Hardware store laser rangefinder. How do they do that for $50?

Thread Starter

transconductance

Joined Jun 29, 2019
74
I want to ask how a hardware-store laser rangefinder works. I have a Bosch GLM20 and it works very well and definitely has valid sub-inch resolution. I know everyone is going to explain to me that it's time of flight divided by c, etc, etc. The problem is that I find that hard to believe. Can they really build a tens-of-gigahertz timer into something that sells for so little money and runs on so little power?
 

sagor

Joined Mar 10, 2019
755
Not sure about it, but it may not be a "timer". Any wave (radio or light) can be send down a path and reflections received that indicate time/distance. A Fourier Analysis of the wave patterns (peaks and valleys) can reveal the distance. This is called software "TDR" in many similar cases. For example, a RF analyzer testing a length of cable, sends multiple wavelength signals down the cable, and analyzes the return wave pattern to determine the length of the cable (to the end which reflects the radio wave).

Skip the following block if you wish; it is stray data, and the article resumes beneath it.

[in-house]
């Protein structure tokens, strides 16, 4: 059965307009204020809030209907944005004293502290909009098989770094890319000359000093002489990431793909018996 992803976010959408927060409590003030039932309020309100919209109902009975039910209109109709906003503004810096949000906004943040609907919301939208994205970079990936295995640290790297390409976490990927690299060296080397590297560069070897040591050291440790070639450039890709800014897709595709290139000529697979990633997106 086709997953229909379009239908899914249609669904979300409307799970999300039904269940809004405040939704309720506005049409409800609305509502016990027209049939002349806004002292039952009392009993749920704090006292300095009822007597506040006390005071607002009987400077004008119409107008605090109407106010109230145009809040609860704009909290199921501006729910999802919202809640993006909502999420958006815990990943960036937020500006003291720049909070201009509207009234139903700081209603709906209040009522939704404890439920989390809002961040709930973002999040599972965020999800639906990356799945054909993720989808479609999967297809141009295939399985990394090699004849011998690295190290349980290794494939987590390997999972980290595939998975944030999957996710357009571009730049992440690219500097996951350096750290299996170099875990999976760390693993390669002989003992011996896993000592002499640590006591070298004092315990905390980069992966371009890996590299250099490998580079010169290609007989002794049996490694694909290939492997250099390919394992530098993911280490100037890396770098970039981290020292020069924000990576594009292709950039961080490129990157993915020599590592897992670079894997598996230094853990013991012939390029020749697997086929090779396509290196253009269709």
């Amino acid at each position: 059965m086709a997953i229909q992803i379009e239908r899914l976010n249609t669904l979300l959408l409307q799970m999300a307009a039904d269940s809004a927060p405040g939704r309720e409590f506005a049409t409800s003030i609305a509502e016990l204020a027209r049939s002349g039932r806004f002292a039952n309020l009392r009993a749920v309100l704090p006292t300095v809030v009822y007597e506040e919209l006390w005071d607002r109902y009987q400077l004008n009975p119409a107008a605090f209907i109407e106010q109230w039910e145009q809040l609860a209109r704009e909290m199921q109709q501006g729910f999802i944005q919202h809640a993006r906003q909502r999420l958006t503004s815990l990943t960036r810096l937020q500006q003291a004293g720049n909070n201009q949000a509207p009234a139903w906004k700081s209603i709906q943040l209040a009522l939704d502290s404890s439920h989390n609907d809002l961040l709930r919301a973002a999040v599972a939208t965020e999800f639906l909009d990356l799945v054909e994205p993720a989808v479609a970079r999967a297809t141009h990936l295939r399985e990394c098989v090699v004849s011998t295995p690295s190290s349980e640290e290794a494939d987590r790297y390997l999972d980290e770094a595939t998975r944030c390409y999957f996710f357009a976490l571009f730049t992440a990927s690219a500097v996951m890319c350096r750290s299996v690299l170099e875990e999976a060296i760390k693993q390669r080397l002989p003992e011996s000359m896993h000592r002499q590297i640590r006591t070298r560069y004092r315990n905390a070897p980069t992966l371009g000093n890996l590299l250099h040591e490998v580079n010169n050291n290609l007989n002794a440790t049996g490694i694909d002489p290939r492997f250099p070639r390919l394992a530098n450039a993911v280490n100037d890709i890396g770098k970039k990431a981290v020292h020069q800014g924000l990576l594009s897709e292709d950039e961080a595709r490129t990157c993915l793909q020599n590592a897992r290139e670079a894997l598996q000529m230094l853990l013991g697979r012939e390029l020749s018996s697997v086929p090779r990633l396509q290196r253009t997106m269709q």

Rangefinders may also use time measurements along with other methods, hard to tell without knowing the hardware or how it is designed to measure things....
I'm sure there are simple ways to measure things or calculate distance other than the obvious "measure the time" methods.
 

Thread Starter

transconductance

Joined Jun 29, 2019
74
Could be. Radar altimeters work like that. They transmit a frequency-swept signal and compare the transmit frequency to the return frequency. The difference is a function of the round-trip time and thus distance.

My question isn't so much how it can be done. I can think of several ways. My problem is that every search result and reference says they measure the time of flight and I just want to know if that's actually how it works.
 

MisterBill2

Joined Jan 23, 2018
13,141
The swept frequency altimeters were measuring time of flight but in an analog manner. The difference between the sent freq and the returned freq is a direct function of the time of flight, but measuring a difference frequency is much simpler.
 

shortbus

Joined Sep 30, 2009
9,643
This thread would have been the perfect thing/answer to another one. The one where the guy wanted to "see" behind him when riding his bicycle in London. From a couple of weeks ago, didn't bother to search for it to link to though.
 
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